Still not sure

Hello, I was diagnosed with GPN about two months ago after a very quick exam. I have had pain for well over four years and have seen doctors in a number of different specialties. I do not have a lot of stinging zinging pain. My pain feels more like intense pressure. It's bilateral with the majority of pain on my right side. It is triggered by position (bending over) or walking. I cannot walk more than 200-300 feet without having pain, and the longer I walk, the more pain I have. Walking upstairs triggers it as well. It's worse in the first half of the morning and after 6-7PM. Most often during the day, I can complete standard household chores as long as it doesn't include heavy lifting. The pain may be accompanied by heat and redness of my ear and my neck. it has happened so often that I have a permanent red streak.

Additionally, I have neck and shoulder pain that can occur with the pain above or by itself. It will often hit completely out of the blue, and I cannot stand the pain. I have to stand up and not move. It can take 30 minutes to 2 hours to go away. I'm wondering if there isn't a cervical spine issue that contributes to this.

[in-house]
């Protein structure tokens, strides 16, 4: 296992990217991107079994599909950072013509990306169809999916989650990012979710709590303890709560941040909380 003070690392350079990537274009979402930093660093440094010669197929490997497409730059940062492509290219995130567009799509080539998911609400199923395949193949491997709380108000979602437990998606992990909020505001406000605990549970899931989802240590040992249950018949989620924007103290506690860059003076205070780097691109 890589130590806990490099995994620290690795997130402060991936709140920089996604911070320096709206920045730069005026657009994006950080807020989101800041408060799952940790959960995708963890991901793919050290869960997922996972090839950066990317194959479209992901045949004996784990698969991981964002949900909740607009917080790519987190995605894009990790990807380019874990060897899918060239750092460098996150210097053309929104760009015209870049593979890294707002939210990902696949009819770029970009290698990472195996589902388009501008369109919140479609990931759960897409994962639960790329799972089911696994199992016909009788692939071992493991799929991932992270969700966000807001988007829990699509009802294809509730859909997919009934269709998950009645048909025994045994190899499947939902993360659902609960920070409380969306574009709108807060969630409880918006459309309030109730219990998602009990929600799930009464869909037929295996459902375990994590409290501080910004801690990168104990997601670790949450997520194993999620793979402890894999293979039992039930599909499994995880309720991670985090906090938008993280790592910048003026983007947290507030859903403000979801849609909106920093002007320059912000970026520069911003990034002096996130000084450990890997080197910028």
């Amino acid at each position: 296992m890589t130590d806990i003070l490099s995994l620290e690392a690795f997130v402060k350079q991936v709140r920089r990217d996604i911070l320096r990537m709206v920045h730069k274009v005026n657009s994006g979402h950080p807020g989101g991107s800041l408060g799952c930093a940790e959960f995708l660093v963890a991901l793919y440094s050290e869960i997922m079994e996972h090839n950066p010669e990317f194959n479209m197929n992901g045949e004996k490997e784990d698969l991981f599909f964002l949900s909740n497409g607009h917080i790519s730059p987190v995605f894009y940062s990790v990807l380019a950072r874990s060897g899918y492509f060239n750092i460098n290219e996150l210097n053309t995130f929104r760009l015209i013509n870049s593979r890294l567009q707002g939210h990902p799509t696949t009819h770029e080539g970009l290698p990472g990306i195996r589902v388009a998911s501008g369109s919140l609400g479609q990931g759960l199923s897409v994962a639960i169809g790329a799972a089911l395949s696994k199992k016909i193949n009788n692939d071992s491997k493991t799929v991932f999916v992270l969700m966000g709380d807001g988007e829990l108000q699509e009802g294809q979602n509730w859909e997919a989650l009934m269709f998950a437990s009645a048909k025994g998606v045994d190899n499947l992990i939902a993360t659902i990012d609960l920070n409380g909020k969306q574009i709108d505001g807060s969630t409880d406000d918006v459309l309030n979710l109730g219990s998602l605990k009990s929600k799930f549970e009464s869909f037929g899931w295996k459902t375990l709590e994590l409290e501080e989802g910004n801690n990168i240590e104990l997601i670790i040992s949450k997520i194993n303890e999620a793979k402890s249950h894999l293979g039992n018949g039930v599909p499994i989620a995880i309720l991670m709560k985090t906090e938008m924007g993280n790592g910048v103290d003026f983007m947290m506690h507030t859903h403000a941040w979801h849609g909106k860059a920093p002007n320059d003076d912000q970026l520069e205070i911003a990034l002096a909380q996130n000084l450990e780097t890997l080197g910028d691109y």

Do any of you also have issues triggered by specific movements? This is what particular bothers me. It limits me greatly, and we are actually thinking of a wheelchair, although I really don't want to go in that direction.

I do not take any medication. I was given a prescription for one of those Gaba type drugs and had worse pain and terrible side effects. I will say that while I was on steroids for another issue, I had almost no pain.

My triggers were more local, like motion near the base of my tongue, coughing, laughing, sneezing, wiggling my tongue the wrong way, many indirect things like washing my hair, etc.

It drove me crazy and it was ruining my life.

MVD surgery saved me in 2012, and I give my thanks every day.

Thoughts out to you in your trials, hope you get relief.

My pain is of the stabbing type, as well as burning. Most of the time the only thing that causes it is movement of the head or face. Bending forward can hurt. Walking and going down stairs can hurt. Being horizontal hurts, particularly on my left side - my favourite side for sleeping. I seem to be in the minority but sublingual vitamin B12 helped me a lot.